Bps Guard Services, Inc., D/b/a Burns International Securityservices, Petitioner, v. National Labor Relations Board, Respondent, 942 F.2d 519 (8th Cir. 1991)Annotate this Case
Joseph L. Randazzo, Buffalo, N.Y., for petitioner.
Charles Donnelly, argued (Margaret Luke, Jerry M. Hunter and Aileen Armstrong, on brief), Washington, D.C., for respondent.
Before JOHN R. GIBSON and BOWMAN, Circuit Judges, and HANSON,* District Judge.
BOWMAN, Circuit Judge.
Petitioner, BPS Guard Services, Inc., d/b/a Burns International Security Services (hereinafter BPS), petitions us to set aside the August 15, 1989 Decision and Order1 and the September 28, 1990 Supplemental Decision and Order2 of the National Labor Relations Board (hereinafter Board), which require that BPS bargain with United Steelworkers of America, AFL-CIO (hereinafter Union) as the exclusive bargaining representative of a unit that includes BPS's fire protection employees (hereinafter firefighters). The Board cross-petitions for the enforcement of the same orders. Because BPS "maintains operations and transacts business in this circuit," Petitioner's Brief at 1, jurisdiction is proper under 29 U.S.C. § 160(f) (1988). We grant BPS's petition for review and set aside the Board's orders. The Board's cross-petition for enforcement is denied.
BPS provides Bethlehem Steel Corporation (hereinafter Bethlehem) with security and fire protection services at its Burns Harbor plant in Chesterton, Indiana, employing twenty-seven full-time, and five part-time, firefighters in the process. Six fire lieutenants supervise the firefighters. The lieutenants are supervised by a fire chief who heads the fire department. In addition to supervising the fire lieutenants and the firefighters, the fire chief also is in charge of twelve paramedics and a firehouse mechanic.3
BPS's firefighters receive the same orientation program as the security guards also employed by BPS, wear uniforms, although different from those worn by the security guards, and are registered as private detectives in the state of Indiana. They have a variety of duties including the requirement that they testify in grievance arbitration hearings at Bethlehem, maintain a professional distance between themselves and their clients' employees, conduct various fire and safety checks, maintain fire and safety equipment, and monitor Bethlehem's employees for compliance with fire and safety standards. In addition, if they discover a violation of a fire or safety rule, they are required to report it in writing to their supervisor,4 although in a number of situations they are authorized and required to take more action.5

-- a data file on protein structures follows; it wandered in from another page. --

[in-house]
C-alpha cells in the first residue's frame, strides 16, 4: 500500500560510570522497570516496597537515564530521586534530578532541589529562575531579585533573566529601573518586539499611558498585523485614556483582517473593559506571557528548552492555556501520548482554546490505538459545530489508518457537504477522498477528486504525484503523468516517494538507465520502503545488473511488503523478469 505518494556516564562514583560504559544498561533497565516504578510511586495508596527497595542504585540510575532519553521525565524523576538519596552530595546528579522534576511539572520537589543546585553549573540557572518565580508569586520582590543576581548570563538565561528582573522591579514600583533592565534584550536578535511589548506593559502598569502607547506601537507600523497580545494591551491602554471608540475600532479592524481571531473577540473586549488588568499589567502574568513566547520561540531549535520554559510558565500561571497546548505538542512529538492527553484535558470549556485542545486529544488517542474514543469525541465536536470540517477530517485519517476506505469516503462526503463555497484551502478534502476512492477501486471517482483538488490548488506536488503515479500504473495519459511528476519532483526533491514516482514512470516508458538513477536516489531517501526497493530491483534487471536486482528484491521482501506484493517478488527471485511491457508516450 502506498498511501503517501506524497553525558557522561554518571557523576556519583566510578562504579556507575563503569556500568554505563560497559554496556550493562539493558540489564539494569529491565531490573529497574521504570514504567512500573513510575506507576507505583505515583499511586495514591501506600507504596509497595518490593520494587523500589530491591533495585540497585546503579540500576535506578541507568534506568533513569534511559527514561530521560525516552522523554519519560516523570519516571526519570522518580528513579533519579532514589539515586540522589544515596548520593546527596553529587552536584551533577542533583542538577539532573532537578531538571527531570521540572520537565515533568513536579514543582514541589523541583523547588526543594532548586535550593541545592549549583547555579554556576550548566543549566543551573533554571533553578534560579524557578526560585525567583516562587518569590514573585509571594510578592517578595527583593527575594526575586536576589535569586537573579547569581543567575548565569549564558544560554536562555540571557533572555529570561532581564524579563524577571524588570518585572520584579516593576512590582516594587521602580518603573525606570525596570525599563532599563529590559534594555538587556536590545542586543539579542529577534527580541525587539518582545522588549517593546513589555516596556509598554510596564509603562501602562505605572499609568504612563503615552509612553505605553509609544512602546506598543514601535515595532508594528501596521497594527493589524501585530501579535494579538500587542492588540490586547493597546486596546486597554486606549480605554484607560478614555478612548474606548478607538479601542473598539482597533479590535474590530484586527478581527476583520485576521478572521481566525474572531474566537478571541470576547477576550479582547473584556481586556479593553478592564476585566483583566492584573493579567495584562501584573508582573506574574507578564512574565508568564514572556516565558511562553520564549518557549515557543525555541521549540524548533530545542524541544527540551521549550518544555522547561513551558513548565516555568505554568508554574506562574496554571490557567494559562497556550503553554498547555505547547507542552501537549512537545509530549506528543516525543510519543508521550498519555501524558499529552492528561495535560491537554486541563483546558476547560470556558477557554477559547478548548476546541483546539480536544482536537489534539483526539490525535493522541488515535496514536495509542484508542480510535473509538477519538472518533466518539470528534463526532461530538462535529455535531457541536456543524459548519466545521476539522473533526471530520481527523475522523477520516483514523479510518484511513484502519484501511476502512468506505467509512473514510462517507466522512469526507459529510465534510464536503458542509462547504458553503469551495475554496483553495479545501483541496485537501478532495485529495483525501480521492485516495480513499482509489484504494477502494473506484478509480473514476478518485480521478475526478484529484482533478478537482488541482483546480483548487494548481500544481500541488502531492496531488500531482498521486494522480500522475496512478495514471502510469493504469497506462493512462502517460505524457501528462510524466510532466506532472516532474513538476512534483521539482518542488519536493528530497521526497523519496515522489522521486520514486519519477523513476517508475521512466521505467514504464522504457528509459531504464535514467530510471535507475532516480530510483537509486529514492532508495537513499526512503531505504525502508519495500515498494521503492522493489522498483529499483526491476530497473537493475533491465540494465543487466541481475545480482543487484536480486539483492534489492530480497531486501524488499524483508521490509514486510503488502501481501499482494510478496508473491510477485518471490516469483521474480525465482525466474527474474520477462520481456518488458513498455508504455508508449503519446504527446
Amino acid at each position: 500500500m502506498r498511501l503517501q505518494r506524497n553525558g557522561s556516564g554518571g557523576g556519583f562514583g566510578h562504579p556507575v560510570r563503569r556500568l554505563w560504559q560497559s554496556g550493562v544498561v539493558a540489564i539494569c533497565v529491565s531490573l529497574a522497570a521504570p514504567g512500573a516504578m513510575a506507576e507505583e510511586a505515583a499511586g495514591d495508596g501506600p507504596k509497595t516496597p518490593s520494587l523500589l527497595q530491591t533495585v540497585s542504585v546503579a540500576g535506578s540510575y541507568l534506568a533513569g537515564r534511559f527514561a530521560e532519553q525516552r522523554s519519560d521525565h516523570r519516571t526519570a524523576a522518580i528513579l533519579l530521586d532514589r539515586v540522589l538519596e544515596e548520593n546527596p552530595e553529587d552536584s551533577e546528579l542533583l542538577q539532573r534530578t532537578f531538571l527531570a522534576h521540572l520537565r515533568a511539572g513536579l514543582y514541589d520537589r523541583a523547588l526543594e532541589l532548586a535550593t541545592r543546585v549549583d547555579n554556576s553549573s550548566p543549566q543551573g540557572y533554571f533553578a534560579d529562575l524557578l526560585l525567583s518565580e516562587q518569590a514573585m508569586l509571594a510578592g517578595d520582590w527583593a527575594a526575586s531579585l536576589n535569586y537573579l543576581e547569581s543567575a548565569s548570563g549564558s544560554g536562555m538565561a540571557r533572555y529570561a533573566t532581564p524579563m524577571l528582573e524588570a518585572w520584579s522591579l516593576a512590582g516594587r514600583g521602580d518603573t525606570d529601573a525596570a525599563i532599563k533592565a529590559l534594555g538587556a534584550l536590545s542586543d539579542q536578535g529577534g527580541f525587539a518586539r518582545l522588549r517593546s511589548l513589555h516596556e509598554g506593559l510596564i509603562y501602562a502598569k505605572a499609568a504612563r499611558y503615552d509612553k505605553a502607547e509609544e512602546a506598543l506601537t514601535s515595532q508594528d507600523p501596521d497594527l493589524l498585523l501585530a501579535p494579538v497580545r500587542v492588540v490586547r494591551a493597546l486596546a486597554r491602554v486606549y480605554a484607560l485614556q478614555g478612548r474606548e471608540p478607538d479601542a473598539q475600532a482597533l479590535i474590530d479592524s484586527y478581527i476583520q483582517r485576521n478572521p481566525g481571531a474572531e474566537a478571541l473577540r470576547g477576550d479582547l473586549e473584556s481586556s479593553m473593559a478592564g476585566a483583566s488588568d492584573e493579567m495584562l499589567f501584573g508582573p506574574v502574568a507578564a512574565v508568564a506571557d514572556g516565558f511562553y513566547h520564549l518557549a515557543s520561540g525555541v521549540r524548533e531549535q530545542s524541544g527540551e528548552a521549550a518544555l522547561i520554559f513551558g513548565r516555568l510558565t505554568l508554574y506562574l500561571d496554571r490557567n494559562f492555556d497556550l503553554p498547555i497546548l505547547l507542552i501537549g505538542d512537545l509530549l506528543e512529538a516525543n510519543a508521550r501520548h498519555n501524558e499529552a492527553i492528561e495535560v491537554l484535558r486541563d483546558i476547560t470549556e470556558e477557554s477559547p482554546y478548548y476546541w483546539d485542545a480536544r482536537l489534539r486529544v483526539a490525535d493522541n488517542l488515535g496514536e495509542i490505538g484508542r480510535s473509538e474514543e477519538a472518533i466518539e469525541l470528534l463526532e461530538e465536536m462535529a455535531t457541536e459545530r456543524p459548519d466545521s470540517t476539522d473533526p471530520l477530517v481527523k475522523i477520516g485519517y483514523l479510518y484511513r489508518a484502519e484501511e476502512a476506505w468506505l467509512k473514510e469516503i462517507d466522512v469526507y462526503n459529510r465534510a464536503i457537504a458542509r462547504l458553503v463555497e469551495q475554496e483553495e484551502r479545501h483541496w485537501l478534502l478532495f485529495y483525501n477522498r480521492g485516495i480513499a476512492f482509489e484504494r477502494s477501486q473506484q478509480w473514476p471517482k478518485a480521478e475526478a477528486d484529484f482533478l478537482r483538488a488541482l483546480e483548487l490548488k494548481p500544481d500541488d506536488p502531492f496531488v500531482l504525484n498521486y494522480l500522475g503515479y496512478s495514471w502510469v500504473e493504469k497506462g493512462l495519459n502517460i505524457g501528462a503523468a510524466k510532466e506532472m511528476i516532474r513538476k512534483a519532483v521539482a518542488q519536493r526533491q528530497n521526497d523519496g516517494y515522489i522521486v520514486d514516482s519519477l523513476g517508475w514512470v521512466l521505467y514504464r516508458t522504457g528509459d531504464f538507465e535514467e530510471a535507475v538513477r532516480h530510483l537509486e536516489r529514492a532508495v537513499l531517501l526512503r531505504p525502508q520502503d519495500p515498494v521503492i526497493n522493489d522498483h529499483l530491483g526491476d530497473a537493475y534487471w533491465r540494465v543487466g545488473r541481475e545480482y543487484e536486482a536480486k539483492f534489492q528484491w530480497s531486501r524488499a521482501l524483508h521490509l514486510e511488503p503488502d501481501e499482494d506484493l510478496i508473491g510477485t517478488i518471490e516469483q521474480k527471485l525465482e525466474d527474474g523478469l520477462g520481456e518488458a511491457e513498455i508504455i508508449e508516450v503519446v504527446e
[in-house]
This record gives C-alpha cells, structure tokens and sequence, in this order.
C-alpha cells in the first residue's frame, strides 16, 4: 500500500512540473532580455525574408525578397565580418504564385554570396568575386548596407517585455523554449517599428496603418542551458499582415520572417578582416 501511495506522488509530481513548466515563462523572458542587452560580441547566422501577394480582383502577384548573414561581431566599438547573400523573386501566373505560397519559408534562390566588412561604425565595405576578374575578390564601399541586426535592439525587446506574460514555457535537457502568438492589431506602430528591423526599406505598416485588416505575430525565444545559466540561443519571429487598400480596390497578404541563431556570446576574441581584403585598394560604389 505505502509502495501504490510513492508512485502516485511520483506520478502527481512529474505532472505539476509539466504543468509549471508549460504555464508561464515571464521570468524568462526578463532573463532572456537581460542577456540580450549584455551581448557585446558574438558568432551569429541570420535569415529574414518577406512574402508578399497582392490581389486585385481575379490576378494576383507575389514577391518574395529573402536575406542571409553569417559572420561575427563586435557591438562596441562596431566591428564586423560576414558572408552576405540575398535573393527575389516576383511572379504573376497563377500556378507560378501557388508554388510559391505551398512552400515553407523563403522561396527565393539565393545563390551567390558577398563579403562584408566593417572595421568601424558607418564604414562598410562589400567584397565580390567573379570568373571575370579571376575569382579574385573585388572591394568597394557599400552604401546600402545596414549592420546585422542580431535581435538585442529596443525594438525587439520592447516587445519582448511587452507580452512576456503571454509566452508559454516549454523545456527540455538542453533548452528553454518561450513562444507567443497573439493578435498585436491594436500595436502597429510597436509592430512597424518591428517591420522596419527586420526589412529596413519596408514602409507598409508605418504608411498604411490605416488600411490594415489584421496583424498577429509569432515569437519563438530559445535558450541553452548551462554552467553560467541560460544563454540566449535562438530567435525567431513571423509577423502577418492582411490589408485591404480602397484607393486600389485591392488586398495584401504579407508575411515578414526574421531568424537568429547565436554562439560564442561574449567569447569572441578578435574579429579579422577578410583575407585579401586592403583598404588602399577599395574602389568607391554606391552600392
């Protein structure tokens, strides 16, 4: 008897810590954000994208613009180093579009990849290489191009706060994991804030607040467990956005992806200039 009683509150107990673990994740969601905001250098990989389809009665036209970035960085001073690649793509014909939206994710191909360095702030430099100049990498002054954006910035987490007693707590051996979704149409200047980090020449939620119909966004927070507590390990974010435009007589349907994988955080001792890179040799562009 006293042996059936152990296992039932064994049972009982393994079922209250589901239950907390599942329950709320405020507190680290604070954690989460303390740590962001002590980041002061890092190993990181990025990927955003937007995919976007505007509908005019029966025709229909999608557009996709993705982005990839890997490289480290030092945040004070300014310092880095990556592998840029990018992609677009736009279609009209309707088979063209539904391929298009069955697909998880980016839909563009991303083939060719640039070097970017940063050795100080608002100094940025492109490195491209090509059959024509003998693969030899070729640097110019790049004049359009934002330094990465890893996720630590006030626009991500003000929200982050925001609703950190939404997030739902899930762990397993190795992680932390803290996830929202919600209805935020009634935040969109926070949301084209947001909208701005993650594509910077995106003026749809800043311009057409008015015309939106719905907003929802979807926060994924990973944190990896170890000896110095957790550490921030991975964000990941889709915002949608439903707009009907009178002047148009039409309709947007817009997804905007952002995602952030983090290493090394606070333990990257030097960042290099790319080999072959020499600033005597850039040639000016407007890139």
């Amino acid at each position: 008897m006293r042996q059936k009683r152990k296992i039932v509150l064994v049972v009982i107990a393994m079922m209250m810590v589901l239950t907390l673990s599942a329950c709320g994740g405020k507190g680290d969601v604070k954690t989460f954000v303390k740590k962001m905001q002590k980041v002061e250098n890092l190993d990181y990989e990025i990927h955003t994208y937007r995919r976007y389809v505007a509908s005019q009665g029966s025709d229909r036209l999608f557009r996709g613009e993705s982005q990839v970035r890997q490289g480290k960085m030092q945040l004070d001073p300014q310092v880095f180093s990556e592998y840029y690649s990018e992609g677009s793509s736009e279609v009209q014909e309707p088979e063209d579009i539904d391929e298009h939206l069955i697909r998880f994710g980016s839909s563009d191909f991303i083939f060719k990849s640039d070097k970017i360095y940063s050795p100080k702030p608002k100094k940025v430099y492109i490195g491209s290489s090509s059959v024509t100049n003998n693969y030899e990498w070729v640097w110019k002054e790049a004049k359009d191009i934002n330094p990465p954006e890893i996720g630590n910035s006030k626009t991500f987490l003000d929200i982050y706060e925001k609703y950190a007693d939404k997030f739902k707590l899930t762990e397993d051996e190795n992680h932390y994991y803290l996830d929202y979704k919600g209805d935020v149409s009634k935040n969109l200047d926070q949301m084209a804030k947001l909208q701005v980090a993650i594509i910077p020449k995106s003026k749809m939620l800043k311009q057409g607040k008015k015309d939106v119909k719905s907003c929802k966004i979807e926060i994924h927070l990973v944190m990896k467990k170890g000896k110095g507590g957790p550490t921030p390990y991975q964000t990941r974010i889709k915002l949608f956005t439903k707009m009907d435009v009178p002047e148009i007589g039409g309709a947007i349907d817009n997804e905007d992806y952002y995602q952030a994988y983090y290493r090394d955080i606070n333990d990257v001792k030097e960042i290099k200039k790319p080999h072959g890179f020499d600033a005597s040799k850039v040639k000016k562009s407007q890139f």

The seeds of the present dispute were sown in February 1988, when the Union filed a petition with the Board seeking to represent "all employees working in the fire protection area and in the fire house at the Bethlehem Burns Harbor Plant." Joint Appendix at 2 (Union's Petition). At a hearing on the matter, BPS opposed the Union's petition arguing that its firefighters qualified as guards under Section 9(b) (3) of the National Labor Relations Act, ch. 372, § 9(b), 49 Stat. 449, 453 (1935), as amended by Labor Management Relations Act, 1947, ch. 120, 61 Stat. 136, 143 (codified as amended at 29 U.S.C. § 159(b) (3) (1988)) (hereinafter Section 9(b) (3)). That section prohibits certification of any labor organization "as the representative of employees in a bargaining unit of guards if such organization admits to membership, or is affiliated directly or indirectly with an organization which admits to membership, employees other than guards." Section 9(b) (3). The Union conceded that, under this section, it could not represent guards. See Official Report of Proceedings before the National Labor Relations Board at 90, No. 25-RC-8557 (March 17, 1988) (hereinafter Hearing Transcript).
Throughout the administrative proceedings in this matter, BPS relied upon our decision in McDonnell Aircraft Co., a Div. of McDonnell Douglas Corp. v. NLRB, 827 F.2d 324 (8th Cir. 1987) (hereinafter McDonnell II), in which we denied the enforcement of a Board order requiring McDonnell Aircraft Company (hereinafter McDonnell) to bargain with the Teamsters as the exclusive bargaining unit for McDonnell's firefighters. We held that McDonnell's firefighters were guards within the meaning of Section 9(b) (3), despite the Board's contrary conclusion. Nevertheless, on April 7, 1988 the Board's Regional Director issued a Decision and Direction of Election holding that BPS's firefighters were not guards under Section 9(b) (3). In doing so, the Regional Director relied upon the Board's decision in McDonnell Aircraft Co., 279 N.L.R.B. 357 (1986) (hereinafter McDonnell I), enf. denied, McDonnell II, which as BPS pointed out, was the decision we later refused to enforce in McDonnell II. Consequently, BPS sought Board review of the decision, but the Board denied review. Thereafter, BPS challenged all decisions and orders of the Board that were based upon this initial determination. In the process, it consistently argued that the decision of the Regional Director was invalid as it was made without considering our decision in McDonnell II. Nevertheless, the Regional Director ultimately certified the Union as the firefighters' exclusive collective bargaining representative. Neither the Regional Director nor the Board ever addressed BPS's arguments regarding McDonnell II. Because BPS refused to recognize or bargain with the Union, the Board's General Counsel filed a Complaint and Notice against BPS for engaging in unfair labor practices and also filed a motion for summary judgment.